And some of the bank’s partners are aligned with the design approach too. For instance, he says Phil Gilbert, general manager of IBM Design, is “a great partner for us”. IBM Design is described as focused on “recruiting and retaining top designers, scaling the consistent practice of great design across IBM, and simplifying access to IBM’s broad portfolio of capabilities”.
That new design language that Makoski referred to won’t necessarily be something that you’ll see written down but rather, he says, something that you will feel. And it’s clear that he’s enjoying the challenge. “I am in an incredible place of learning,” he says. While he is a scarce pioneer at present in financial services, there is every chance that, as happened with the CTO position, one day all banks will have a CDO.
This article is also featured in the June 2019 issue of the Banking Technology magazine.
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The use of AI in this bank could put off current customers to stay with the company in the future. For example applying of loans. AI is now deciding which customers are low risk to to allow new loan facilities. I have been with this bank for many decades, had many loans which had all been settled. I’m not now even considered credit worthy to be granted a new loan facility because, AI is taking over the decision making process. There are no humans available within Lloyds to explaine why not. I think the days of being loyal to a bank are past. Does anyone else have similar experiences ?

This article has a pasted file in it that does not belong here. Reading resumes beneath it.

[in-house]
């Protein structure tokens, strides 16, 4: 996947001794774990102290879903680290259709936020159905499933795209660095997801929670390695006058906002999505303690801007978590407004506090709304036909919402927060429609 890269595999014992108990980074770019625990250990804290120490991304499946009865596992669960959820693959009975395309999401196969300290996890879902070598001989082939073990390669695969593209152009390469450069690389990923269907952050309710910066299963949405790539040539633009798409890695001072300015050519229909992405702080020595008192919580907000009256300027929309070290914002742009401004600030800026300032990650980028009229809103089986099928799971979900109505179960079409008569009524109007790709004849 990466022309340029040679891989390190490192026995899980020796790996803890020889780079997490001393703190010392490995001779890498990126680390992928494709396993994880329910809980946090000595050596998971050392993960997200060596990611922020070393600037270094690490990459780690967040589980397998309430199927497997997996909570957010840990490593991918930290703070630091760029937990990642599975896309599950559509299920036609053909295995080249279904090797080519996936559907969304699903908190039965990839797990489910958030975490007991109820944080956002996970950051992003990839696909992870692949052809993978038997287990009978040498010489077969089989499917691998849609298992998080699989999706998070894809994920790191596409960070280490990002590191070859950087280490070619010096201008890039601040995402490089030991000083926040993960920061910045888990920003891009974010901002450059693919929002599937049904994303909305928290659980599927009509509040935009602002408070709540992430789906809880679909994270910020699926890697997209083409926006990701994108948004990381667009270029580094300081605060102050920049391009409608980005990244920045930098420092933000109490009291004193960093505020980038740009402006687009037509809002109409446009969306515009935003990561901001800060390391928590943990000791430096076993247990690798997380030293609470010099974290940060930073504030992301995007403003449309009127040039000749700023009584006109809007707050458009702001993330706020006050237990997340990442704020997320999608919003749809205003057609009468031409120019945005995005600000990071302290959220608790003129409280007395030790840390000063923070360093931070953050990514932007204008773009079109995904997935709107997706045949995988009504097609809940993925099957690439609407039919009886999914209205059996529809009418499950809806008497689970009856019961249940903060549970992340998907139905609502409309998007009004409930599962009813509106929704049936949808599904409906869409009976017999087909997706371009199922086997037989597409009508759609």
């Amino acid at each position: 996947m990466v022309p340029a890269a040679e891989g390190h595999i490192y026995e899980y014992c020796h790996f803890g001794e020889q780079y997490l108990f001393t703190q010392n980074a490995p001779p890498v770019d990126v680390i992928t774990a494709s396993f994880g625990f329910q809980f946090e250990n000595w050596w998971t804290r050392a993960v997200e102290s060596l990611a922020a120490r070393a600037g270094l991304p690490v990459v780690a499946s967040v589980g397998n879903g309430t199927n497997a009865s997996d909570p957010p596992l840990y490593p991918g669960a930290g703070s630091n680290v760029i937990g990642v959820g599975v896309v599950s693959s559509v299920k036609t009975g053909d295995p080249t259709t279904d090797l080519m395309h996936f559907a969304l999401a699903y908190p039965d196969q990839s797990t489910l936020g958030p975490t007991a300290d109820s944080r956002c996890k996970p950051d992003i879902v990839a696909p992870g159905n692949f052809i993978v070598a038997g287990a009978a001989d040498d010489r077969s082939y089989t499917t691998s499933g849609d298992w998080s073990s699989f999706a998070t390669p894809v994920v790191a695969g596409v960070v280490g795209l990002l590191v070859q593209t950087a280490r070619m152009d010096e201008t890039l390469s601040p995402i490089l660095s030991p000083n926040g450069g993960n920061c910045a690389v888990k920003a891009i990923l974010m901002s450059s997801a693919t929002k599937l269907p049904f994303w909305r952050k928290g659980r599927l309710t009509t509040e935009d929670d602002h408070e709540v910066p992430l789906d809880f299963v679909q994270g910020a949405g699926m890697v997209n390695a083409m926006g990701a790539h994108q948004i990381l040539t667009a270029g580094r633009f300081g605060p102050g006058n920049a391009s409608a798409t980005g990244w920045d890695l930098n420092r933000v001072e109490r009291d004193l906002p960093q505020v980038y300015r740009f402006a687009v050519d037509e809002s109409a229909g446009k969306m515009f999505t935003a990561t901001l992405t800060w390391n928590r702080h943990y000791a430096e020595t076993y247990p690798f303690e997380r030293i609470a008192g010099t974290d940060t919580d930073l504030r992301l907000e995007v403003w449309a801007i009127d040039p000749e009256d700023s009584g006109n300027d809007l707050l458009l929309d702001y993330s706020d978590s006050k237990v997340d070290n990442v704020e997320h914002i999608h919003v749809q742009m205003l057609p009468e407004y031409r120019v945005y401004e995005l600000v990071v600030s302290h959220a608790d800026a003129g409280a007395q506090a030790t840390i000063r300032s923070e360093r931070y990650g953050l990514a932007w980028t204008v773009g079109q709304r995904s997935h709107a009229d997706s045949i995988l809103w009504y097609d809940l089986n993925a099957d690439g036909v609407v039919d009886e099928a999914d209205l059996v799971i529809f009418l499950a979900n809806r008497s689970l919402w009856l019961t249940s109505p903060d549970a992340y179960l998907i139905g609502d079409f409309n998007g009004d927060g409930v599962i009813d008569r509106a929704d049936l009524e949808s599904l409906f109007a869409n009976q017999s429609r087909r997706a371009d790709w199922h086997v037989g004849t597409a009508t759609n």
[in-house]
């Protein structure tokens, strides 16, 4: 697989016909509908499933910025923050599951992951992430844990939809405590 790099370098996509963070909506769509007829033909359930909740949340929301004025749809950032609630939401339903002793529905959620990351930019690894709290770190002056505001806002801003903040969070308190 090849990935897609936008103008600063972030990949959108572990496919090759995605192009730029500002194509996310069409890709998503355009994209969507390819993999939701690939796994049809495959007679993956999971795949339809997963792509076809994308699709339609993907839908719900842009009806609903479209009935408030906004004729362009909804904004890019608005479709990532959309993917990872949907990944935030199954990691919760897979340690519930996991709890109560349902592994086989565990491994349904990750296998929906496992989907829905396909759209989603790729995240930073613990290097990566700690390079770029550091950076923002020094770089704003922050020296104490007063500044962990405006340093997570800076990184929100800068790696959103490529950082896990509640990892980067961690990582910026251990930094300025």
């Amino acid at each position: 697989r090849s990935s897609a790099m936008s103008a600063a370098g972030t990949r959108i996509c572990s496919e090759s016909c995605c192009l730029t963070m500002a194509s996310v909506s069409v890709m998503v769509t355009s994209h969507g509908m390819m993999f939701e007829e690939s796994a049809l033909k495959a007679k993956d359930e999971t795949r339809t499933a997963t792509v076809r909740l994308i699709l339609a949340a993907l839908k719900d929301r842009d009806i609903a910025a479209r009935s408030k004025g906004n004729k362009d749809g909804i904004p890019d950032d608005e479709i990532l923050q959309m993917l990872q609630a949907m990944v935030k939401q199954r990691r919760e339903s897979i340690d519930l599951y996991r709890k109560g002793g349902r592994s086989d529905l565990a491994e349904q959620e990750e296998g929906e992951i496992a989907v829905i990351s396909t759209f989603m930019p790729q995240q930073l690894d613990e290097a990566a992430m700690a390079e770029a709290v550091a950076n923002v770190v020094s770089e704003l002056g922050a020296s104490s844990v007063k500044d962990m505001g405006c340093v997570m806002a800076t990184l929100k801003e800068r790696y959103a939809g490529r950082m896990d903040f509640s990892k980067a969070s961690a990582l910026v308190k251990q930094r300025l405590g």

More of a suggestion and I always think outside of the box please have we considered thinking a redesigning your customer electric shopping carts for the disabled do you realize 99% of the time electric cars don’t always make it back inside of the store itself? Most customers leave electric shopping carts for the disabled outside in a hot sun most likely here in Florida you have one design flaw I thought about that you haven’t thought about you ever reconsidered installing a solar panel somewhere on the electric cart that way why it’s sitting outside in the Florida hot sun get batteries to be charging until one of your employees come out and retrieve it not every employee that works at Walmart is sitting around idle there always busy and each time one of them electric shopping carts it’s out and Florida hot song it could be charging up its batteries through this solar panel that could be installed you might want to reconsider and think about what I just said why do somebody like me always come up with a better idea why are you not listening.